Navy JAG Corps senior officers and civilians seeking to deepen their understanding of national security and foreign relations policy are eligible to apply to be Massachusetts Institute of Technology (MIT) Seminar XXI Fellows
at no cost to themselves or their assigned command.
Recent Navy JAG Corps Seminar XXI Fellows include Capt. Rock DeTolve (current Fellow), Capt. Patrick Gibbons (Class of 2015), and retired Cmdr. Mark Nevitt (Class of 2016).
"Seminar XXI was a phenomenal opportunity," said Gibbons. "First, the faculty includes leading scholars in each topic, and you don't just sit through their lectures - you get to meet and socialize with them. They're genuinely interested in your experience and perspective. Second, it genuinely broadens your perspective on international relations. While they don't conform to the War College's elements of national power construct (Diplomacy-Information-Military-Economic-Financial-Intelligence-Law Enforcement), they bring the perspectives of many disciplines to each topic discussed. And third, you get to meet your inter-agency counterparts, who are as talented, committed and broadly-experienced a group of peers as you could wish for."
Established in 1984 and administered by MIT Center for International Studies, Seminar XXI is an academic program geared toward current and future leaders in the U.S. national security and foreign policy communities. As such, military legal professionals both gain and contribute valuable insights during sessions. Since its inception, over 2,100 military and civilian Fellows have completed this program.
"I heard about MIT Seminar XXI from Capt. Patrick Gibbons, who was a mentor to me and participated in the program before me," said Nevitt. "It was a lot of reading (about 200+ pages per weekend) and the days were packed from 0800 to 1800 with classes. Following class, there was ample time to socialize. It was great meeting so many people from different services as well as other branches of government. I am still in touch with many MIT Seminar students from my class. It also allowed me to take a step back and see the big-picture about national security and governing policy. The instructors were truly excellent and the program encourages lively discussion and open and honest dialogue. I highly encourage JAGs to apply for this program. It is a lot of work, but an incredible experience."
The Seminar XXI program consists of a series of 8 sessions over 9 months; 5 evening sessions held in Washington D.C. and three weekend sessions held in Warrenton, Virginia. Seminar presenters include distinguished academics from MIT and other universities as well as practitioners in the national security field and related disciplines.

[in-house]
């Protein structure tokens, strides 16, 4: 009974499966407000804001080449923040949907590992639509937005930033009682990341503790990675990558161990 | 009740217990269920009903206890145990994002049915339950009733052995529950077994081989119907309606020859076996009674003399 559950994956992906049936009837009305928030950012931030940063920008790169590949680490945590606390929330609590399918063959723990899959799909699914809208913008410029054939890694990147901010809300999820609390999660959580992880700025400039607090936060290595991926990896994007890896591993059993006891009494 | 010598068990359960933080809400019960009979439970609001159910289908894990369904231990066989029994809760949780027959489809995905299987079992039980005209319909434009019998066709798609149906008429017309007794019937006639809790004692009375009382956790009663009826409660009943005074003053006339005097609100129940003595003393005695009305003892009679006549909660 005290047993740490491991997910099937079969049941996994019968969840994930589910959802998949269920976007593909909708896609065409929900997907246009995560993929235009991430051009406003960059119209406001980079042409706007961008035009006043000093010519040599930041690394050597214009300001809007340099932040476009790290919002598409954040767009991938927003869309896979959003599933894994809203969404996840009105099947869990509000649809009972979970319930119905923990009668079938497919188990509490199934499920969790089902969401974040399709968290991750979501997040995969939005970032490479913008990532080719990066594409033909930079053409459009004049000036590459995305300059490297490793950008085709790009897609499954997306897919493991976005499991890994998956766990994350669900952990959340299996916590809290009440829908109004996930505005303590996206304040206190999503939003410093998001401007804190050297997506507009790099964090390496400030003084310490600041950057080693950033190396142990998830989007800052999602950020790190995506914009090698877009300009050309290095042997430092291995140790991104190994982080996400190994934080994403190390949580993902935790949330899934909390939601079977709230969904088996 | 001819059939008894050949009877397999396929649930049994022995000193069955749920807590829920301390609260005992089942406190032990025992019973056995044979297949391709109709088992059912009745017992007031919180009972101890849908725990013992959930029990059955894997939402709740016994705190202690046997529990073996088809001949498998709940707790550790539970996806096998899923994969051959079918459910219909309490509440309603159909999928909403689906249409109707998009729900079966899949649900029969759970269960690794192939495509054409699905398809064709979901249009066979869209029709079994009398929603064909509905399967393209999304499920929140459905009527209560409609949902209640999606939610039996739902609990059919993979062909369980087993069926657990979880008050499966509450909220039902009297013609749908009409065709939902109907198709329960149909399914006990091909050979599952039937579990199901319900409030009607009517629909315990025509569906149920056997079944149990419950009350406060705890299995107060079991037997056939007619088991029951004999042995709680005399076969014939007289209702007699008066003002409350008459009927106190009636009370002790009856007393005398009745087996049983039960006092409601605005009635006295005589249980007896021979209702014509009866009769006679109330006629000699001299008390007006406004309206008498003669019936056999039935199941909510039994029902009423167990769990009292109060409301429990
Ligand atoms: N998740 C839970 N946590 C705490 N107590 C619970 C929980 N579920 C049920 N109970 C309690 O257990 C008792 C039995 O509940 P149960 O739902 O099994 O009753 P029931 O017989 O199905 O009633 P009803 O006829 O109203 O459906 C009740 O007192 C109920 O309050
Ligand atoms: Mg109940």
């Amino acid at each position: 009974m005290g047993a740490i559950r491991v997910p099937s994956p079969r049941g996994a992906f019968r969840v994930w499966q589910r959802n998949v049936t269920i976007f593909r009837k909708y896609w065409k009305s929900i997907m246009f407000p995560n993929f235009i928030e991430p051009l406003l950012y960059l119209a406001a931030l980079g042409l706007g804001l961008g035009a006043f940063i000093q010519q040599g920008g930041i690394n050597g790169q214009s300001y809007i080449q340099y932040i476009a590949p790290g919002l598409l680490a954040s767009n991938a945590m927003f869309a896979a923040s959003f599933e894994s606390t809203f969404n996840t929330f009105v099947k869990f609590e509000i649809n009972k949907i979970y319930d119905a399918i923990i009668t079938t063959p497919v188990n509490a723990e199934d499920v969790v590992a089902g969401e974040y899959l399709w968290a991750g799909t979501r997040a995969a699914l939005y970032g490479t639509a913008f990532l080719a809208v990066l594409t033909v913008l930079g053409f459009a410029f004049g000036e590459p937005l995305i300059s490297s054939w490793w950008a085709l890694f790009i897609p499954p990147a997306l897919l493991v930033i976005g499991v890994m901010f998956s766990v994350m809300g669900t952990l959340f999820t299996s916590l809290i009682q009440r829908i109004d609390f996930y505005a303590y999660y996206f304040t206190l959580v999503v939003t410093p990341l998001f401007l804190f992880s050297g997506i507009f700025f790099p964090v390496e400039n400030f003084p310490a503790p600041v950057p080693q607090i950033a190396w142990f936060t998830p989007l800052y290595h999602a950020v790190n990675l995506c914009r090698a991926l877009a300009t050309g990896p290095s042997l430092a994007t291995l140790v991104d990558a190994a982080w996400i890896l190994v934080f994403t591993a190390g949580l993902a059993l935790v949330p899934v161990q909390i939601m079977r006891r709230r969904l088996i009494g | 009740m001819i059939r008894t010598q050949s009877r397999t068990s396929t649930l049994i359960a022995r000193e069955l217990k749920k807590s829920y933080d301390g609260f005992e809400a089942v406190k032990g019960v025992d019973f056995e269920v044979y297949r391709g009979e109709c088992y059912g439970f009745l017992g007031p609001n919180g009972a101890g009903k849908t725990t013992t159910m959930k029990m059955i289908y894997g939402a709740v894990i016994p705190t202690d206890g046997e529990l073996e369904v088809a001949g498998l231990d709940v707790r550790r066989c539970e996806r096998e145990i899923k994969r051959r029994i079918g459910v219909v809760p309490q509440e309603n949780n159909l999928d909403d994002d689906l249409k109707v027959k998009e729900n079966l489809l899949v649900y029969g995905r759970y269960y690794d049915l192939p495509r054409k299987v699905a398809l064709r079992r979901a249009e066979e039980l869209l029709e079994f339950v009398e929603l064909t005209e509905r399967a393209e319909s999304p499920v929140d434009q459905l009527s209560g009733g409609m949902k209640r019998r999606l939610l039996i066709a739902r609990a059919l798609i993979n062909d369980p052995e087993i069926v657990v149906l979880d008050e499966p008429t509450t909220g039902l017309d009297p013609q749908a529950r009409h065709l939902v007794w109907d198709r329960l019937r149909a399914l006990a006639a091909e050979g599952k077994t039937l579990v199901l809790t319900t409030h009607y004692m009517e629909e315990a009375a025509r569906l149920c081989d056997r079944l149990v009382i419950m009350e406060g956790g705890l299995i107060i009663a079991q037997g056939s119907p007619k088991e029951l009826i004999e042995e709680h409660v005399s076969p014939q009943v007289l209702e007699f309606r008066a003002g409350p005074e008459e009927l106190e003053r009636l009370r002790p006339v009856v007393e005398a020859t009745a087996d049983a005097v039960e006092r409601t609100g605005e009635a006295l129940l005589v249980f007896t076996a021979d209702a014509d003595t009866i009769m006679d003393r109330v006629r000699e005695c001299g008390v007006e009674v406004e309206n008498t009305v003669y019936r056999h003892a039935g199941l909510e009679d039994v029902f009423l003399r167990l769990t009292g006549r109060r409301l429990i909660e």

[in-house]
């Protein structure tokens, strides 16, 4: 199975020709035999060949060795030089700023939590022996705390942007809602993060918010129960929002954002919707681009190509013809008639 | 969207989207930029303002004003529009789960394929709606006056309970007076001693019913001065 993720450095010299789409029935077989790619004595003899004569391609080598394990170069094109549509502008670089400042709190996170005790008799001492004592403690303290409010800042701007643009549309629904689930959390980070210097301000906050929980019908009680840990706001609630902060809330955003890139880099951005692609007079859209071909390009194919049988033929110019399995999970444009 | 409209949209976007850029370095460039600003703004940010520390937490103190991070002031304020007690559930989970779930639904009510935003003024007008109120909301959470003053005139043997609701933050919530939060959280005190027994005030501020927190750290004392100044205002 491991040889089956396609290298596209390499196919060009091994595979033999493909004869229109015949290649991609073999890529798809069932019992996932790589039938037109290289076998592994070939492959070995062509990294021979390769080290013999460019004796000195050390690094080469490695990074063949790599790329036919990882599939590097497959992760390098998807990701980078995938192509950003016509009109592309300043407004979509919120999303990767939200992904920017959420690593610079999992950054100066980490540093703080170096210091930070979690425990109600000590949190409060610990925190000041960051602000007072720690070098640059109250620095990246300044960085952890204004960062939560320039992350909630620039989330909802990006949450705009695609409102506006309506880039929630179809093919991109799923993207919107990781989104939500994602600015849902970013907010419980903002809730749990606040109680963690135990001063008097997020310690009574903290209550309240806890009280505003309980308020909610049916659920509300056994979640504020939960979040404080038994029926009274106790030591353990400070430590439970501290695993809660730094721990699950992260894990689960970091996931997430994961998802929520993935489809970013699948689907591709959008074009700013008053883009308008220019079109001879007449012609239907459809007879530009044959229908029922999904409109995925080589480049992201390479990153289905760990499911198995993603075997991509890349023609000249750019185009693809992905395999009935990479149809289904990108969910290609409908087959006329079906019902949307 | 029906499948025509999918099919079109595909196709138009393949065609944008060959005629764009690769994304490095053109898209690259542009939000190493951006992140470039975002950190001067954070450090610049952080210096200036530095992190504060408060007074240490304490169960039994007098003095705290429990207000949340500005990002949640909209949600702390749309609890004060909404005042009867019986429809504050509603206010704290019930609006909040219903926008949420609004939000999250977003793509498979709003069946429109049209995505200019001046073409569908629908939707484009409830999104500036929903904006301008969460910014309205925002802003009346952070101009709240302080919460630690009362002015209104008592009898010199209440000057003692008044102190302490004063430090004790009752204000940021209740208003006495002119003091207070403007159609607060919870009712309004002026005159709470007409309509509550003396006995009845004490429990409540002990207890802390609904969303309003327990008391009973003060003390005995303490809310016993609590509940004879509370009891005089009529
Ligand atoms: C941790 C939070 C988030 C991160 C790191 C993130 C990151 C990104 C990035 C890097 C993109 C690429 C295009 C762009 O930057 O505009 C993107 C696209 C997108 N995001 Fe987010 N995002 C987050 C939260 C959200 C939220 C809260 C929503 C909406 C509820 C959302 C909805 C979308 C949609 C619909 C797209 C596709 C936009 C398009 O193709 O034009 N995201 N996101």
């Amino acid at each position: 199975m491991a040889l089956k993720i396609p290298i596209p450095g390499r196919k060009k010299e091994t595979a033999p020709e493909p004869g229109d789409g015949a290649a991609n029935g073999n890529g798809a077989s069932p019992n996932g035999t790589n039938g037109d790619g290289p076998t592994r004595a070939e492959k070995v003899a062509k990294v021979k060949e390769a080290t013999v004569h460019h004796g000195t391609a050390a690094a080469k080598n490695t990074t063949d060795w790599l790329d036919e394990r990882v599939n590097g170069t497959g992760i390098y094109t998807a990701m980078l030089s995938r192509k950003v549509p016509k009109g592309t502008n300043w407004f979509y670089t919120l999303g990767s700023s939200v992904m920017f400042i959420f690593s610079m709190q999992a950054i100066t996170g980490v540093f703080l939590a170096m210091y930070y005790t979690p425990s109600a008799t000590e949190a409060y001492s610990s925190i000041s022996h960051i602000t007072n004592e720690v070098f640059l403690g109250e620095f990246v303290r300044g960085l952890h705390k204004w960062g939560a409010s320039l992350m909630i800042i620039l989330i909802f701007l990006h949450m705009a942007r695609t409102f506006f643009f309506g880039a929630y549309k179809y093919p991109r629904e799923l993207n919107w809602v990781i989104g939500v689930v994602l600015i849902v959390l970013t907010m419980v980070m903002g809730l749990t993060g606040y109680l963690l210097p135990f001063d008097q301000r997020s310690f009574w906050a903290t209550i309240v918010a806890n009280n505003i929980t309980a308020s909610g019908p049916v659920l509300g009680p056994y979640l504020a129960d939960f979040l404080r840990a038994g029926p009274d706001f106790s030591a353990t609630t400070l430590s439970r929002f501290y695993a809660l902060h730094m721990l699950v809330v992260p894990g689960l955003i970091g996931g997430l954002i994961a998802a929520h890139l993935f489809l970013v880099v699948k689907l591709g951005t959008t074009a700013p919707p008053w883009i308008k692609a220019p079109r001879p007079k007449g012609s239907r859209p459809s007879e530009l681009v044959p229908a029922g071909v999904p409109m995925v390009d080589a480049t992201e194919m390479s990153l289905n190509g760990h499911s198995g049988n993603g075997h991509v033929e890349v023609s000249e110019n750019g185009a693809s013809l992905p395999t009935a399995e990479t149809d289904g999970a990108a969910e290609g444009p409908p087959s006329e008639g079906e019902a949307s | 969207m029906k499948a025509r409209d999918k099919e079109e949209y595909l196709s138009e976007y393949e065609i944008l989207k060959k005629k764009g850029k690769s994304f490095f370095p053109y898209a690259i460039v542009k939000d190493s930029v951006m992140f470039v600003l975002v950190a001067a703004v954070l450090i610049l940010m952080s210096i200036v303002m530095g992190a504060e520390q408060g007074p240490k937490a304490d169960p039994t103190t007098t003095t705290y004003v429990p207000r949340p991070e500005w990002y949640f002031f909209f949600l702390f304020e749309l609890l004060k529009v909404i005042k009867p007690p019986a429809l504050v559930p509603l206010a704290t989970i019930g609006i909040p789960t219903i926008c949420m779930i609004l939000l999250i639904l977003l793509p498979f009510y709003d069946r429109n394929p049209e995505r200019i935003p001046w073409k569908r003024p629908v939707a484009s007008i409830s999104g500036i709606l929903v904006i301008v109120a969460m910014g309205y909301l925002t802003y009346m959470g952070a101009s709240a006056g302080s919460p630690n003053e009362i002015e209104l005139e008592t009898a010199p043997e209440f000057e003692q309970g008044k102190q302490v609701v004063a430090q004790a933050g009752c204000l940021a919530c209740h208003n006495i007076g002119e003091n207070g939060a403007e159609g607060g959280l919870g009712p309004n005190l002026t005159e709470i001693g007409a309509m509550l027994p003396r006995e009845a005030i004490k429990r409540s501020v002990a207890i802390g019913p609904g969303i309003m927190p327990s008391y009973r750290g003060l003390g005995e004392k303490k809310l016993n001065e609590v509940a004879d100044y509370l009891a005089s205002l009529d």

- Religion, Identity Politics, & Civil War
- Cybersecurity and Bio-Security
- National Economies and Transnational Factors in a Globalized World
- Democracy & Authoritarianism in the Arab World
- US National Security Policy
The Chief of Naval Operations (via OPNAV N3/N5) administers the Navy’s Seminar XXI nomination process for Navy personnel assigned to Navy staff organizations in the National Capital Region. Personnel assigned in the Office of the Secretary of Defense (OSD), Defense Agencies, or the Joint Staff can apply through a separate selection process. For the 2018-2019 academic year seminar, MIT selected approximately 75 personnel across the Federal Government including approximately 13 from the Navy. Attendance costs are fully funded through the Navy with no cost to participants or their commands. Eligibility is currently limited to officers O-5 and above and senior civilians GS-14 or above currently serving within the National Capital Region with the opportunity to apply these skills in their future assignments. OPNAV N3/N5 recently promulgated eligibility and application requirements NAVADMIN 023/19.
Application deadline is 8 March.
"Seminar XXI offers a unique and truly enjoyable opportunity," said DeTolve. "I've enjoyed getting to know and gaining insights from a fascinating mix of distinguished academics and national security practitioners. Highly recommended!"
No Department of Defense endorsement of MIT or other non-federal entities is intended.